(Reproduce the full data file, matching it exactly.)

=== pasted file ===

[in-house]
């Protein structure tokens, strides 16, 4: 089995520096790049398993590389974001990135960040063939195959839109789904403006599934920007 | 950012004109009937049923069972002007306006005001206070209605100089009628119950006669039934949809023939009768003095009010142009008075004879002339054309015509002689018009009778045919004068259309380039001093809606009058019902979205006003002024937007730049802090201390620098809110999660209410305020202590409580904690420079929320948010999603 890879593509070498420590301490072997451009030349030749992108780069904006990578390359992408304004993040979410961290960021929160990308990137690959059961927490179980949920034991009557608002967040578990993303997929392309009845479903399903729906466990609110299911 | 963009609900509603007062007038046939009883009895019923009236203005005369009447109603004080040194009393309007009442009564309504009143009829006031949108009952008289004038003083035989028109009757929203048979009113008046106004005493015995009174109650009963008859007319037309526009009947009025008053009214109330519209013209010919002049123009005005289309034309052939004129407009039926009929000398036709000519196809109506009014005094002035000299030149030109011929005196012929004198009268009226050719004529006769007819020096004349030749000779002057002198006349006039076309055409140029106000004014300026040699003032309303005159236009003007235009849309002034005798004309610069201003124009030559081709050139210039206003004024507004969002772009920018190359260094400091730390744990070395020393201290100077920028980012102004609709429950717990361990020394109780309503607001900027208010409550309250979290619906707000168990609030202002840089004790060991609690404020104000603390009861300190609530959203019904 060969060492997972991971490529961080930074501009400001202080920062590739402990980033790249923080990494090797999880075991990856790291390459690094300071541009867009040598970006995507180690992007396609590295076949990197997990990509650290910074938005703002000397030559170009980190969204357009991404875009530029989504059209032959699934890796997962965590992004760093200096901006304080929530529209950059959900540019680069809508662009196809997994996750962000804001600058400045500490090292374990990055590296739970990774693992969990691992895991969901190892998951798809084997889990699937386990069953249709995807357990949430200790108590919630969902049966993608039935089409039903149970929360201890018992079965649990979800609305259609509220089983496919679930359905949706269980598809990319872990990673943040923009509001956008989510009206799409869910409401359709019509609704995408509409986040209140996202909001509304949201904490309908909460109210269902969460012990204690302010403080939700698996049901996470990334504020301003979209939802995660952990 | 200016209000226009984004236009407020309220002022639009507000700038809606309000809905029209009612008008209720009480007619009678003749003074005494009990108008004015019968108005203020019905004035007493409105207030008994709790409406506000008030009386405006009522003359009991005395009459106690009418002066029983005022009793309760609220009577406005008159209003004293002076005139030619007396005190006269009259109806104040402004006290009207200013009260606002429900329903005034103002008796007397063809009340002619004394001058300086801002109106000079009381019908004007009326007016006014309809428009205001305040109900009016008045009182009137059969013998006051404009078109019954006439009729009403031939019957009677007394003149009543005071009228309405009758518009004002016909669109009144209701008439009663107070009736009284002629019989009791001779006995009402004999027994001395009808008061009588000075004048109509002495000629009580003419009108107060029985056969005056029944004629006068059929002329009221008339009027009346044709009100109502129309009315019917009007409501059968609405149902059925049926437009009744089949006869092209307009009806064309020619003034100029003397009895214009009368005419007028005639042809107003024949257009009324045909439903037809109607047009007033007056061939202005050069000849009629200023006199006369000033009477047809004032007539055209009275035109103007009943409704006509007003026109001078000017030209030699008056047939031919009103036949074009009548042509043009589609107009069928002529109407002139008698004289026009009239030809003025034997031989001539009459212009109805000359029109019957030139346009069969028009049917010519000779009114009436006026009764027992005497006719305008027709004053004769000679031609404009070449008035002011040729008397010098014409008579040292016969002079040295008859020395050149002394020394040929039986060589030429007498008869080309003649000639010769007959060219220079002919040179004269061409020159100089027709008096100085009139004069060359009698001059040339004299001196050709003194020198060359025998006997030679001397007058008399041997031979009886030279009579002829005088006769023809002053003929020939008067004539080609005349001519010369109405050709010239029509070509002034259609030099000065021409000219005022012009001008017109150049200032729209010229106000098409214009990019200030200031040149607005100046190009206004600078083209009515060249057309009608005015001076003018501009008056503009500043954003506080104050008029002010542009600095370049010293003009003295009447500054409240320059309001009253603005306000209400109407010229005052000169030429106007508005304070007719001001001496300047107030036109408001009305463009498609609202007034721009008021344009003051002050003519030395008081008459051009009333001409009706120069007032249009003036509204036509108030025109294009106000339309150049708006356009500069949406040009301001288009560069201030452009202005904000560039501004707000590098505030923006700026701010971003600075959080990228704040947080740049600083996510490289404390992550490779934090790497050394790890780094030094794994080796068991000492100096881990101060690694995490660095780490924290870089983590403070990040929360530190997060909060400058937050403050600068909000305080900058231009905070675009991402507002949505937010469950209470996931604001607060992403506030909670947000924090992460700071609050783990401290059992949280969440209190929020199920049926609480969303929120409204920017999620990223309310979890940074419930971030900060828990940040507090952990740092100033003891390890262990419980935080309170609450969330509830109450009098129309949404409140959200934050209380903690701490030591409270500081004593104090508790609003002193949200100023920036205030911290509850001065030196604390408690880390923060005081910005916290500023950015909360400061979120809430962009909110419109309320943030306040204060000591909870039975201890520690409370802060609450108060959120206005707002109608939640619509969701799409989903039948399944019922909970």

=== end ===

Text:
[in-house]
């Protein structure tokens, strides 16, 4: 089995520096790049398993590389974001990135960040063939195959839109789904403006599934920007 | 950012004109009937049923069972002007306006005001206070209605100089009628119950006669039934949809023939009768003095009010142009008075004879002339054309015509002689018009009778045919004068259309380039001093809606009058019902979205006003002024937007730049802090201390620098809110999660209410305020202590409580904690420079929320948010999603 890879593509070498420590301490072997451009030349030749992108780069904006990578390359992408304004993040979410961290960021929160990308990137690959059961927490179980949920034991009557608002967040578990993303997929392309009845479903399903729906466990609110299911 | 963009609900509603007062007038046939009883009895019923009236203005005369009447109603004080040194009393309007009442009564309504009143009829006031949108009952008289004038003083035989028109009757929203048979009113008046106004005493015995009174109650009963008859007319037309526009009947009025008053009214109330519209013209010919002049123009005005289309034309052939004129407009039926009929000398036709000519196809109506009014005094002035000299030149030109011929005196012929004198009268009226050719004529006769007819020096004349030749000779002057002198006349006039076309055409140029106000004014300026040699003032309303005159236009003007235009849309002034005798004309610069201003124009030559081709050139210039206003004024507004969002772009920018190359260094400091730390744990070395020393201290100077920028980012102004609709429950717990361990020394109780309503607001900027208010409550309250979290619906707000168990609030202002840089004790060991609690404020104000603390009861300190609530959203019904 060969060492997972991971490529961080930074501009400001202080920062590739402990980033790249923080990494090797999880075991990856790291390459690094300071541009867009040598970006995507180690992007396609590295076949990197997990990509650290910074938005703002000397030559170009980190969204357009991404875009530029989504059209032959699934890796997962965590992004760093200096901006304080929530529209950059959900540019680069809508662009196809997994996750962000804001600058400045500490090292374990990055590296739970990774693992969990691992895991969901190892998951798809084997889990699937386990069953249709995807357990949430200790108590919630969902049966993608039935089409039903149970929360201890018992079965649990979800609305259609509220089983496919679930359905949706269980598809990319872990990673943040923009509001956008989510009206799409869910409401359709019509609704995408509409986040209140996202909001509304949201904490309908909460109210269902969460012990204690302010403080939700698996049901996470990334504020301003979209939802995660952990 | 200016209000226009984004236009407020309220002022639009507000700038809606309000809905029209009612008008209720009480007619009678003749003074005494009990108008004015019968108005203020019905004035007493409105207030008994709790409406506000008030009386405006009522003359009991005395009459106690009418002066029983005022009793309760609220009577406005008159209003004293002076005139030619007396005190006269009259109806104040402004006290009207200013009260606002429900329903005034103002008796007397063809009340002619004394001058300086801002109106000079009381019908004007009326007016006014309809428009205001305040109900009016008045009182009137059969013998006051404009078109019954006439009729009403031939019957009677007394003149009543005071009228309405009758518009004002016909669109009144209701008439009663107070009736009284002629019989009791001779006995009402004999027994001395009808008061009588000075004048109509002495000629009580003419009108107060029985056969005056029944004629006068059929002329009221008339009027009346044709009100109502129309009315019917009007409501059968609405149902059925049926437009009744089949006869092209307009009806064309020619003034100029003397009895214009009368005419007028005639042809107003024949257009009324045909439903037809109607047009007033007056061939202005050069000849009629200023006199006369000033009477047809004032007539055209009275035109103007009943409704006509007003026109001078000017030209030699008056047939031919009103036949074009009548042509043009589609107009069928002529109407002139008698004289026009009239030809003025034997031989001539009459212009109805000359029109019957030139346009069969028009049917010519000779009114009436006026009764027992005497006719305008027709004053004769000679031609404009070449008035002011040729008397010098014409008579040292016969002079040295008859020395050149002394020394040929039986060589030429007498008869080309003649000639010769007959060219220079002919040179004269061409020159100089027709008096100085009139004069060359009698001059040339004299001196050709003194020198060359025998006997030679001397007058008399041997031979009886030279009579002829005088006769023809002053003929020939008067004539080609005349001519010369109405050709010239029509070509002034259609030099000065021409000219005022012009001008017109150049200032729209010229106000098409214009990019200030200031040149607005100046190009206004600078083209009515060249057309009608005015001076003018501009008056503009500043954003506080104050008029002010542009600095370049010293003009003295009447500054409240320059309001009253603005306000209400109407010229005052000169030429106007508005304070007719001001001496300047107030036109408001009305463009498609609202007034721009008021344009003051002050003519030395008081008459051009009333001409009706120069007032249009003036509204036509108030025109294009106000339309150049708006356009500069949406040009301001288009560069201030452009202005904000560039501004707000590098505030923006700026701010971003600075959080990228704040947080740049600083996510490289404390992550490779934090790497050394790890780094030094794994080796068991000492100096881990101060690694995490660095780490924290870089983590403070990040929360530190997060909060400058937050403050600068909000305080900058231009905070675009991402507002949505937010469950209470996931604001607060992403506030909670947000924090992460700071609050783990401290059992949280969440209190929020199920049926609480969303929120409204920017999620990223309310979890940074419930971030900060828990940040507090952990740092100033003891390890262990419980935080309170609450969330509830109450009098129309949404409140959200934050209380903690701490030591409270500081004593104090508790609003002193949200100023920036205030911290509850001065030196604390408690880390923060005081910005916290500023950015909360400061979120809430962009909110419109309320943030306040204060000591909870039975201890520690409370802060609450108060959120206005707002109608939640619509969701799409989903039948399944019922909970």